Ask yourself: What fascinates you? Give yourself some permission to dream, and later we’ll bring you back to reality.

3. Experiment With Subjects

Before you commit to a project, test it out. Narrow down your choices to the three subjects that are simple, clear and fascinating. Then, over the course of a week or two, photograph each one. Which one is the most fun? Which one is the most doable?

When you’re done, select a project that moves you and is one you can complete.

4. Choose Your Limits

How long can you commit to? 

Will this be a yearlong project? Or just for a few months? Here’s where self-awareness helps. For me, I’m a three-month-project kinda guy. That’s enough to start getting high-quality images, but not too much that I feel locked in (maybe that’s my commitment phobia talking though ;). Plus, at the end of three months, if I love it, I can extend it for another three months.

Maybe three months will work for you, too, or maybe you’re already the committed type and could do six months or a year. If so, great… go for it. If the challenge excites you, this will help you be successful.

What other limits will you set? 

Depending on your project and personality, set the limits and flexibility. Maybe you’ll only be shooting with your iPhone? Or only using objects in your home? Or maybe you need more flexibility, such as shooting 52 self-portraits in a year, but you’ll shoot them whenever you want, not every week.

5. How Will You Share?

Sharing is one of the most rewarding parts of a photo project, but there are a lot of options.

Who will you share it with? 

  • Is this just a private personal project?
  • For family and friends?
  • For Facebook, Twitter, Flickr, 500px or Instagram?
  • Will you set up a free photography website or blog on Tumblr or WordPress?
  • Will add to your online portfolio?
  • Will you hire someone to create a professional website specifically for the project?
  • Will you publish a book or approach galleries?

When will you share?

To answer these questions, consider:

  • Will constant feedback help or mess with your head?
  • Do you only want to share the highest quality images or show the progression and failures?
  • Will you build a community around your project or keep it private?

Depending on your goals and personality, your answers will differ. If you aren’t sure yet and just want to start, that’s cool, too. You can always come back and answer these questions later.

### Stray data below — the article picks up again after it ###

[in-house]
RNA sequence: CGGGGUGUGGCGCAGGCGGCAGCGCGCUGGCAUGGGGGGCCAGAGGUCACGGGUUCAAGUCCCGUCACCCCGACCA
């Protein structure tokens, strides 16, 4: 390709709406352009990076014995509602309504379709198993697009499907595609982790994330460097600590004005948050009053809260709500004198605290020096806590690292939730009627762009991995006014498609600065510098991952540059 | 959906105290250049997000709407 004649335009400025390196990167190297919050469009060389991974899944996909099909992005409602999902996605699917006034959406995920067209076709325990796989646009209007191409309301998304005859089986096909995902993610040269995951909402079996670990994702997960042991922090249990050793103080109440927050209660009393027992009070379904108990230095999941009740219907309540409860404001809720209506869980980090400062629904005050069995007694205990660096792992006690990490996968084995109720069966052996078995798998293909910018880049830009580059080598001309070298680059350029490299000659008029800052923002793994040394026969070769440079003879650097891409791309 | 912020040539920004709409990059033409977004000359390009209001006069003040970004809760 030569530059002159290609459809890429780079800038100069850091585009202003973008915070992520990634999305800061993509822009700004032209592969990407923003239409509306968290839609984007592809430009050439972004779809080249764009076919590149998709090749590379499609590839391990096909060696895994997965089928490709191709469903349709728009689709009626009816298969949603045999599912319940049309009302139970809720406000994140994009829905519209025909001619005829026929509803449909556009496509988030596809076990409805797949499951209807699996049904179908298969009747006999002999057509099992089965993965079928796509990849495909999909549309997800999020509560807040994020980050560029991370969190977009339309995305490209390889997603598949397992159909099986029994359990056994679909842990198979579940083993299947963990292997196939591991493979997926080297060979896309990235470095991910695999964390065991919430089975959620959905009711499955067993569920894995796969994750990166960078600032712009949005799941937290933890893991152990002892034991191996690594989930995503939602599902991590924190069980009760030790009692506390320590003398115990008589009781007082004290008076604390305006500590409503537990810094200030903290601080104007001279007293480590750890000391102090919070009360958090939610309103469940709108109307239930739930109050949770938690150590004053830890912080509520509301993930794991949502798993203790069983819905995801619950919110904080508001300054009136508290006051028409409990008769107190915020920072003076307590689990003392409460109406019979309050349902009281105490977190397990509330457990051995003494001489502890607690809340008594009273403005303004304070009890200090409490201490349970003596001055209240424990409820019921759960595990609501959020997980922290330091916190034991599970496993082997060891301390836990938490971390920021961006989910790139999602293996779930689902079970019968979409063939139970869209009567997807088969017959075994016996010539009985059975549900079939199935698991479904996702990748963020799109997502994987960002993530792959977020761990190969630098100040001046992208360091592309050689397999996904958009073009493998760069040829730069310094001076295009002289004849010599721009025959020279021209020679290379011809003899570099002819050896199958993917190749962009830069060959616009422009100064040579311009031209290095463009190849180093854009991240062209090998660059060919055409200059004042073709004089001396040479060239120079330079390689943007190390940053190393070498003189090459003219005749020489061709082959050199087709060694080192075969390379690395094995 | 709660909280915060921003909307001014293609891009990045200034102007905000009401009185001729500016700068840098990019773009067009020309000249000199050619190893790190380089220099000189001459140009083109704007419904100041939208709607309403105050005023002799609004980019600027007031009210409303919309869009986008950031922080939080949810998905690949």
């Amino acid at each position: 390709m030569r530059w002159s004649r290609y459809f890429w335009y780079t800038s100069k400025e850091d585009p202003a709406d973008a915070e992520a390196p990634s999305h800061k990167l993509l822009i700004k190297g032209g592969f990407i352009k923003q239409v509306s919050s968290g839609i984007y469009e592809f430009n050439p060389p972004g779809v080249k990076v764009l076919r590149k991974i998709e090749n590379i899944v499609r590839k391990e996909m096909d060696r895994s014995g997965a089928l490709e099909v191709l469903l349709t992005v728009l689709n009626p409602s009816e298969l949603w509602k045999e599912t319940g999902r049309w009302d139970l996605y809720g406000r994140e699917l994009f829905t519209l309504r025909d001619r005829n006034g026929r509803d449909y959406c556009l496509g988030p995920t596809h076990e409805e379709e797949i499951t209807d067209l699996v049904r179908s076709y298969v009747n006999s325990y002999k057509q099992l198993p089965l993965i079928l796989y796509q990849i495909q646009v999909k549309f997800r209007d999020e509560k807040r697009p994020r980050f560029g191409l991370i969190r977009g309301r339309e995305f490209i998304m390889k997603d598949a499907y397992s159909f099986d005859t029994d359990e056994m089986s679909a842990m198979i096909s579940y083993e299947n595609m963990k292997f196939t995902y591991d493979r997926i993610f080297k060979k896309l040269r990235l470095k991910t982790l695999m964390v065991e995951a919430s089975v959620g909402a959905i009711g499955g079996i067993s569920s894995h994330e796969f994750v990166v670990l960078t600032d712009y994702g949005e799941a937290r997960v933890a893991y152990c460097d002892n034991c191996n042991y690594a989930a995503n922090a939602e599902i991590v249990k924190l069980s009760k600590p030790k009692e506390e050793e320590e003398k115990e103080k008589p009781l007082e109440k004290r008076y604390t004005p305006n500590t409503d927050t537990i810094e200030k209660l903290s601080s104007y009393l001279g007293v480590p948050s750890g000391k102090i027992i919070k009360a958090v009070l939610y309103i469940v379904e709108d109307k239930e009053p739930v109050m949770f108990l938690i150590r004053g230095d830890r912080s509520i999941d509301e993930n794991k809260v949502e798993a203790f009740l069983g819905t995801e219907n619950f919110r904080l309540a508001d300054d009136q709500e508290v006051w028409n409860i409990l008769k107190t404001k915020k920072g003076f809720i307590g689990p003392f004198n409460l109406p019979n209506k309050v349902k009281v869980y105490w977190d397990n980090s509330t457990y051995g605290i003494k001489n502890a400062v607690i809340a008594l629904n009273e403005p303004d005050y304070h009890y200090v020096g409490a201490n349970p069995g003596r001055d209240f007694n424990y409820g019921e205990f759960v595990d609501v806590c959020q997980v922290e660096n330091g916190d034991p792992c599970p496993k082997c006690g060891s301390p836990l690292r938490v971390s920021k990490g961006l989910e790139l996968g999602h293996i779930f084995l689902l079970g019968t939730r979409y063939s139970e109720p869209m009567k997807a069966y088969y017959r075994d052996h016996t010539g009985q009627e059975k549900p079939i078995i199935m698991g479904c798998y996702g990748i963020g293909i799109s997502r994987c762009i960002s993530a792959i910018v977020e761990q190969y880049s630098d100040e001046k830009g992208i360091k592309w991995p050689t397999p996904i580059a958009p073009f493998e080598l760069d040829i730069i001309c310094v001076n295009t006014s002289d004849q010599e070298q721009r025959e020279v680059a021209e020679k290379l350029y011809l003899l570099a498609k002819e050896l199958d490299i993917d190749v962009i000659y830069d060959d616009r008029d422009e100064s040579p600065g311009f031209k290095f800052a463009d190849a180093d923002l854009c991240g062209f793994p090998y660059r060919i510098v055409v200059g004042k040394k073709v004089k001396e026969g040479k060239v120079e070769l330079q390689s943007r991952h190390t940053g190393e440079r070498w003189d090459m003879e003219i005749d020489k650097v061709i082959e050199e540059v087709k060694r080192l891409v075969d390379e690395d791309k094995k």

6. Start Shooting

Congratulations! Now that you’ve put in the time to create a strong foundation, you’re rewarded with a photography project you’ll love and images you might never forget. Maybe this can even jump-start your photography career, and in 20 years, we’ll be saying, “Martin Parr… who?” 😉

Either way, if you’ve chosen a project you’re excited about, we’d love to hear about it. Please take a minute, and share in the comments below. Or if you have a question, feel free to ask, and we’ll try to get back to your personally.

By Benjamin Jenks

Benjamin Jenks offers creative strategies to help you live, work, and travel, like an adventurer at


  1. thanks for the tips.
    recently i was considering start a personal photo project. its about a Chinese city i loved so much. Unfortunately the most beautiful part of the city, an area that’s filled with ancient architectures, is disappearing at a fast pace due to the modernization process. Along with it is a unique lifestyle, the skyline, distinctive street views, etc. Knowing that pains my heart everyday. So a strong feeling of initiating a photo project has stuck me. I really want to make it a good one or at least meaningful one. but since its my first photo project, i still don’t have a clear idea about the subject and how to implement it. there’s just too many possibilities . and i could only work it on weekends since its 2Hs drive from where i live. now i got 2 primers( 15/4.5 & 50/2), a full frame camera.
    i wanna know what would u do if u were i?
    i’d really appreciate it if i could get some detailed advice.
    thanks a lot.
    the photo attached r some pic i took on last Saturday. just to offer a vague concept of this place
    my email: [email protected]